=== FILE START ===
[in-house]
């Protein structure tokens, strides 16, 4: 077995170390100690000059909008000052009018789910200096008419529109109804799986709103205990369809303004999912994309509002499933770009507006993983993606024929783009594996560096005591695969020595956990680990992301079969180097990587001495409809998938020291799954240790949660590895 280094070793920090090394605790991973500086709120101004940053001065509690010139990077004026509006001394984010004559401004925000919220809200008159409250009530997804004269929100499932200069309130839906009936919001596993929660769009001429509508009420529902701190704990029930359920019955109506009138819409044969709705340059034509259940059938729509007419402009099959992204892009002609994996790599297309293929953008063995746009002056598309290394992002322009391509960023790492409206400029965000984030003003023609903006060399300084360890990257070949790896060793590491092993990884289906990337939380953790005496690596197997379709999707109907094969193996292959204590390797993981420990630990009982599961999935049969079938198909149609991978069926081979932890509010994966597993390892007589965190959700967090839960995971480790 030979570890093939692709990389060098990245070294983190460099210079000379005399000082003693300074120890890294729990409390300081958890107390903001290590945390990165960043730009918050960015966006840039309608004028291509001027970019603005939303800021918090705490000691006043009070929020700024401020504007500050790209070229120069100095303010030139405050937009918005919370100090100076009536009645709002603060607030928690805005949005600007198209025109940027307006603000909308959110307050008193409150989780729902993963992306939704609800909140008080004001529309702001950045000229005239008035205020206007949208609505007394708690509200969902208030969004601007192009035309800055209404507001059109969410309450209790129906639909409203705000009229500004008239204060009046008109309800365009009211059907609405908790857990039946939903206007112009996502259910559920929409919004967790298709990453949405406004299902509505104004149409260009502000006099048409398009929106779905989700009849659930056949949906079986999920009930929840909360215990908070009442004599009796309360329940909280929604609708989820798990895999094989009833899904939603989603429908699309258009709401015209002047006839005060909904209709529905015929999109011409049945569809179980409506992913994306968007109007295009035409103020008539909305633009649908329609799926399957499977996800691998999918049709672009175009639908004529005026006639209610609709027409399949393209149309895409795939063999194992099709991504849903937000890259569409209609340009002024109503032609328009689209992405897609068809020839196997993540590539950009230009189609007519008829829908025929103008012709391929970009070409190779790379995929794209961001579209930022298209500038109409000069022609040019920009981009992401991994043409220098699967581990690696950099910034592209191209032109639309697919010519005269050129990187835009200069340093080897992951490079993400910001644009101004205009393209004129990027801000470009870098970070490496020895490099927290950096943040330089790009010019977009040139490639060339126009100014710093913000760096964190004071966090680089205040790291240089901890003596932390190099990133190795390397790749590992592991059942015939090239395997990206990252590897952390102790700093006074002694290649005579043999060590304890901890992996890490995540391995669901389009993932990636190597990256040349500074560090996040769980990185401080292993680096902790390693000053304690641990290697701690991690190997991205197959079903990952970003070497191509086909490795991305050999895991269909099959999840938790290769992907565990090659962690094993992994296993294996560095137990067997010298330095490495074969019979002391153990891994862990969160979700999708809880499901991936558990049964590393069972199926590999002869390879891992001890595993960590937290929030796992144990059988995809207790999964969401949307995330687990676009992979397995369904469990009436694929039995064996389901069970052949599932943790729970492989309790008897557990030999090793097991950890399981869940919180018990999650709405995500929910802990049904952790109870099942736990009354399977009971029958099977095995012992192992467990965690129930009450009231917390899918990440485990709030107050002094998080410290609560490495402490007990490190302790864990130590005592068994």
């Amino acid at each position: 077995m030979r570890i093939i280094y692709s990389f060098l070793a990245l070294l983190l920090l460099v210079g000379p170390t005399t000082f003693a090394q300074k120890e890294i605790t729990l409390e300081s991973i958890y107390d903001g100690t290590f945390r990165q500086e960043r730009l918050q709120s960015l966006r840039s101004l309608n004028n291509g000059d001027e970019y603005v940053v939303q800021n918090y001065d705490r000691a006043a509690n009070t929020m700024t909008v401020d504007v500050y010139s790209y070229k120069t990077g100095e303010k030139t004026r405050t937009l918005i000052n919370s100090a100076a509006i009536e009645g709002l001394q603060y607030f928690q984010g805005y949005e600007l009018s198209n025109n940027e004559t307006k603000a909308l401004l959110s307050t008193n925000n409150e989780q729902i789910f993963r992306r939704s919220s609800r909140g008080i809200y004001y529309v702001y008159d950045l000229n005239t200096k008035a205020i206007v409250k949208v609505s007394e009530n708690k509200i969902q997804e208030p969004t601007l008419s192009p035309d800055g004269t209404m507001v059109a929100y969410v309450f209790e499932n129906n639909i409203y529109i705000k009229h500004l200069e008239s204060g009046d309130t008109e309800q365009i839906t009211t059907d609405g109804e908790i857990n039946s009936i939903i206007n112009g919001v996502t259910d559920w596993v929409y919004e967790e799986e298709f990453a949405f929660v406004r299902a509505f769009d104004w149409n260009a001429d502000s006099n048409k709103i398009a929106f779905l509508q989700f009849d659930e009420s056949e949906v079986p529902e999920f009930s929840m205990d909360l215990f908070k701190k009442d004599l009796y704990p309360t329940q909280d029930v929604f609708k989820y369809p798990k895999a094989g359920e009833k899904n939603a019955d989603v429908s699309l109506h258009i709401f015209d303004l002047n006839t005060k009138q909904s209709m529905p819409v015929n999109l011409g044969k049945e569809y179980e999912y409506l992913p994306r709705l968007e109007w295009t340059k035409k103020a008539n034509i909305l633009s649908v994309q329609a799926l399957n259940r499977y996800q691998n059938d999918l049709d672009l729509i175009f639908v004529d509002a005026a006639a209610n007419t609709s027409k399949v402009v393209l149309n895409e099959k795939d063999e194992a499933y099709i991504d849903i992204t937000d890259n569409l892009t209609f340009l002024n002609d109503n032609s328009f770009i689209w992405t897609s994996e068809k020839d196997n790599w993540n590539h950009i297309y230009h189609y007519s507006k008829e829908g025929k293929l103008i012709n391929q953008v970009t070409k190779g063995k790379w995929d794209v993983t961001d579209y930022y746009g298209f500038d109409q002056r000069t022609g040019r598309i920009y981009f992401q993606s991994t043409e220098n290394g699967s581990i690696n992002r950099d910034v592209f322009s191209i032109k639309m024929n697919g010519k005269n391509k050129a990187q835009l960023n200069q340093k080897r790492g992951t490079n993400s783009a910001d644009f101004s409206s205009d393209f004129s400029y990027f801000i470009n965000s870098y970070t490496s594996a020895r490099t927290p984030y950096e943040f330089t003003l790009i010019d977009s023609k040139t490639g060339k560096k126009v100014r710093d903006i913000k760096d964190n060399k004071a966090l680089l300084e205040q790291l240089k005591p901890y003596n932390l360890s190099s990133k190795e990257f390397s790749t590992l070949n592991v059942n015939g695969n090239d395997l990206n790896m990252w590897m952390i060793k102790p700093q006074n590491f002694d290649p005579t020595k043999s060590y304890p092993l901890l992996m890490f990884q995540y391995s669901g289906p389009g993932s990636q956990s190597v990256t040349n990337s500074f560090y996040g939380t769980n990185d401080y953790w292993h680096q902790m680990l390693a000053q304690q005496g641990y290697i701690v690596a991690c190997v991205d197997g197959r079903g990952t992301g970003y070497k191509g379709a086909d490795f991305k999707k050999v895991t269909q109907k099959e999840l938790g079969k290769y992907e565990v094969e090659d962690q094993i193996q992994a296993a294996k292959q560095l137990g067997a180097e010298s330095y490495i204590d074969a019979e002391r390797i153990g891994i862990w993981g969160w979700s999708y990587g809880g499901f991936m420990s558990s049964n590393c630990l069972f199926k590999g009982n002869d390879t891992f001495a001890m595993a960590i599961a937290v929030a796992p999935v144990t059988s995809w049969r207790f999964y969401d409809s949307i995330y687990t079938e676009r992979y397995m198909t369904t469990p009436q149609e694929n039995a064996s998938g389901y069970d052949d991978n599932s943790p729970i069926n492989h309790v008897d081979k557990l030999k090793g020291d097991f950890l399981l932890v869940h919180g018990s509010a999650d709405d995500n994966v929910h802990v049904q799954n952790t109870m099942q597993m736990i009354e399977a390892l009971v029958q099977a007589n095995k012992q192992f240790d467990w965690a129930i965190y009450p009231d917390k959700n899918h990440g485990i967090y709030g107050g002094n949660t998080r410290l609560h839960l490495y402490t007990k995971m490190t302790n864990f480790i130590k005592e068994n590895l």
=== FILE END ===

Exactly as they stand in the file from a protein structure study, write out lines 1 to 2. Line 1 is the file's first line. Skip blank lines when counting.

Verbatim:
[in-house]
């Protein structure tokens, strides 16, 4: 077995170390100690000059909008000052009018789910200096008419529109109804799986709103205990369809303004999912994309509002499933770009507006993983993606024929783009594996560096005591695969020595956990680990992301079969180097990587001495409809998938020291799954240790949660590895 280094070793920090090394605790991973500086709120101004940053001065509690010139990077004026509006001394984010004559401004925000919220809200008159409250009530997804004269929100499932200069309130839906009936919001596993929660769009001429509508009420529902701190704990029930359920019955109506009138819409044969709705340059034509259940059938729509007419402009099959992204892009002609994996790599297309293929953008063995746009002056598309290394992002322009391509960023790492409206400029965000984030003003023609903006060399300084360890990257070949790896060793590491092993990884289906990337939380953790005496690596197997379709999707109907094969193996292959204590390797993981420990630990009982599961999935049969079938198909149609991978069926081979932890509010994966597993390892007589965190959700967090839960995971480790 030979570890093939692709990389060098990245070294983190460099210079000379005399000082003693300074120890890294729990409390300081958890107390903001290590945390990165960043730009918050960015966006840039309608004028291509001027970019603005939303800021918090705490000691006043009070929020700024401020504007500050790209070229120069100095303010030139405050937009918005919370100090100076009536009645709002603060607030928690805005949005600007198209025109940027307006603000909308959110307050008193409150989780729902993963992306939704609800909140008080004001529309702001950045000229005239008035205020206007949208609505007394708690509200969902208030969004601007192009035309800055209404507001059109969410309450209790129906639909409203705000009229500004008239204060009046008109309800365009009211059907609405908790857990039946939903206007112009996502259910559920929409919004967790298709990453949405406004299902509505104004149409260009502000006099048409398009929106779905989700009849659930056949949906079986999920009930929840909360215990908070009442004599009796309360329940909280929604609708989820798990895999094989009833899904939603989603429908699309258009709401015209002047006839005060909904209709529905015929999109011409049945569809179980409506992913994306968007109007295009035409103020008539909305633009649908329609799926399957499977996800691998999918049709672009175009639908004529005026006639209610609709027409399949393209149309895409795939063999194992099709991504849903937000890259569409209609340009002024109503032609328009689209992405897609068809020839196997993540590539950009230009189609007519008829829908025929103008012709391929970009070409190779790379995929794209961001579209930022298209500038109409000069022609040019920009981009992401991994043409220098699967581990690696950099910034592209191209032109639309697919010519005269050129990187835009200069340093080897992951490079993400910001644009101004205009393209004129990027801000470009870098970070490496020895490099927290950096943040330089790009010019977009040139490639060339126009100014710093913000760096964190004071966090680089205040790291240089901890003596932390190099990133190795390397790749590992592991059942015939090239395997990206990252590897952390102790700093006074002694290649005579043999060590304890901890992996890490995540391995669901389009993932990636190597990256040349500074560090996040769980990185401080292993680096902790390693000053304690641990290697701690991690190997991205197959079903990952970003070497191509086909490795991305050999895991269909099959999840938790290769992907565990090659962690094993992994296993294996560095137990067997010298330095490495074969019979002391153990891994862990969160979700999708809880499901991936558990049964590393069972199926590999002869390879891992001890595993960590937290929030796992144990059988995809207790999964969401949307995330687990676009992979397995369904469990009436694929039995064996389901069970052949599932943790729970492989309790008897557990030999090793097991950890399981869940919180018990999650709405995500929910802990049904952790109870099942736990009354399977009971029958099977095995012992192992467990965690129930009450009231917390899918990440485990709030107050002094998080410290609560490495402490007990490190302790864990130590005592068994």